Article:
“You will cleanse no sin from your life that you have not first recognized as being pardoned through the cross. This is because holiness always starts in the heart. The essence of holiness is not new behaviour, activity or disciplines. Holiness is new affections, new desires and new motives that then lead to new behavior. If you don’t see your sin as completely pardoned, then your affections, desires and motives will be wrong. You will aim to prove yourself. Your focus will be the consequences of your sin rather than hating the sin itself and desiring God in its place.
Many people change their behaviour, but their motives and desires are still wrong so their behaviour is no more pleasing to God than their old behaviour. Consider and alcoholic who gives up drink because he fears social stigma or wants to save his marriage or doesn’t want to end up in the gutter. It’s good that he’s given up drink, but he isn’t any more holy in God’s sight because he’s still motivated by selfish desires that exclude God. Or consider a Christian who goes to a prayer meeting to impress people or feel good about herself or avoid a Christian friend’s rebuke. Her behaviour has changed, but her motives and desires are unchanged. This isn’t holiness (though it may be that praying with other Christians contributes to a change of affections). John Piper says: ‘Conversion is the creation of new desires, not just new duties; new delights, not just new deeds; new treasures, not just new tasks.”
The great nineteenth century preacher Charles Spurgeon illustrates this point with the story of a humble gardener who presents a bunch of carrots to his king because he so esteems and loves his sovereign. The king rewards his love with a plot of land so that he can continue to bless his kingdom. A courtier sees this and thinks: ‘An acre of land for a bunch of carrots – what a deal!’ So the next day the courtier presents the king with a magnificent horse. The wise king, discerning his heart, simply accepts the gift with a ‘thank you.’ When the courtier is disconsolate, the king explains: ‘The gardener gave me the carrots, but you have given yourself the horse. You gave not for love of me, but love of yourself in the hope of a reward.” Are you serving God or serving yourself? The Bible talks often of reward, but that reward is God himself – the joy of knowing and pleasing the God in whom we love and in whom we delight.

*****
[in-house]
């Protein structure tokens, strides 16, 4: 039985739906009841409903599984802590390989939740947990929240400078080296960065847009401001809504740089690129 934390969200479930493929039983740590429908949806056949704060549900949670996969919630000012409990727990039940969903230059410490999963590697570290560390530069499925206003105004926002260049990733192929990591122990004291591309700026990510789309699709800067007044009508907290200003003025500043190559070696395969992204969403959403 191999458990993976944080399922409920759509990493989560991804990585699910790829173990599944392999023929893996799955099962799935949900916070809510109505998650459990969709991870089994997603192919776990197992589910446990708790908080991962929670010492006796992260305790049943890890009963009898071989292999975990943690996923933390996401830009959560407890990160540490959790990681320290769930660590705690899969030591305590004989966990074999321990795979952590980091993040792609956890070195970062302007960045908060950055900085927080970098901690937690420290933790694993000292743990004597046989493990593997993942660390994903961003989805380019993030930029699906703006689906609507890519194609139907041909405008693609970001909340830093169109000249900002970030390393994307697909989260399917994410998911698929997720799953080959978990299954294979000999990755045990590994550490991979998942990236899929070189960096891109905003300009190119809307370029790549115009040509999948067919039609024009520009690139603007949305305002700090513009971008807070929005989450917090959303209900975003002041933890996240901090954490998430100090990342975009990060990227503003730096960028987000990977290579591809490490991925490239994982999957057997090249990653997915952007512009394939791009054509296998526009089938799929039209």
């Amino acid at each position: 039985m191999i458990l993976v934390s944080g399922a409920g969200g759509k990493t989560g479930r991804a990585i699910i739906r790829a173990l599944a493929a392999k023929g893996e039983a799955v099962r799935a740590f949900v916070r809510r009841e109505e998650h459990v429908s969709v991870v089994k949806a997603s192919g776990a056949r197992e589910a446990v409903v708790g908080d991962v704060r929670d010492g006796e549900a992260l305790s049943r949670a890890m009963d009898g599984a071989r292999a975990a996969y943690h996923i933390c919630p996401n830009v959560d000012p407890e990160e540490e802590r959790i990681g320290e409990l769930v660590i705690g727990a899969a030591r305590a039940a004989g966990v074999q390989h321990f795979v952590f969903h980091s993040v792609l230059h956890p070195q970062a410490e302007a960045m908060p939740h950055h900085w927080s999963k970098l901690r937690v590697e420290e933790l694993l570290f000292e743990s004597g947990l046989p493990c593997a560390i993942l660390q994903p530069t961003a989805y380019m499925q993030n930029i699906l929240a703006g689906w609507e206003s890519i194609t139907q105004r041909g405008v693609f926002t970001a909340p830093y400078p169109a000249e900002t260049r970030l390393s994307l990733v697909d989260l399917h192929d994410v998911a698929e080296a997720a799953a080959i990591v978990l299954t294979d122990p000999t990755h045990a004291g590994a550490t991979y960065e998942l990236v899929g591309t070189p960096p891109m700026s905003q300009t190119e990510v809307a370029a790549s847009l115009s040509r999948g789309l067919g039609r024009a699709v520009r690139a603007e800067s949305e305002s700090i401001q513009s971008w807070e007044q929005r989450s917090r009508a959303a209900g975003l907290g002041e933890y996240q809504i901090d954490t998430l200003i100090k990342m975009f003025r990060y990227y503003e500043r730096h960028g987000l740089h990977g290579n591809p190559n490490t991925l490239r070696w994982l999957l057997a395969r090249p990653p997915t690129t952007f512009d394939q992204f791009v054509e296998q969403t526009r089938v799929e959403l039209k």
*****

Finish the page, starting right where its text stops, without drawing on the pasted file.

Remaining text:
We don’t change so that we can prove ourselves to God. We are accepted by God so that we can change. God gives us a new identity and this new identity is the motive and basis for our change.”
I am sure we have had people in our lives who have apologized to us or tried to change or even been our “friends” with mock cheerfulness and the sinking feeling walking away from individuals like this in my experience has been “you did that for yourself and not for me.” There was a lack of seeing anything genuine in the soul. Or there are times we have behaviour modified ourselves and acted differently but tried to ignore the nagging in our hearts that something was still off.. genuine heart change wasn’t there.. we replaced one slave master for another. Looking at Tim Chester’s book so far is engaging with how do we really experience actual heart change from the inside out of our person…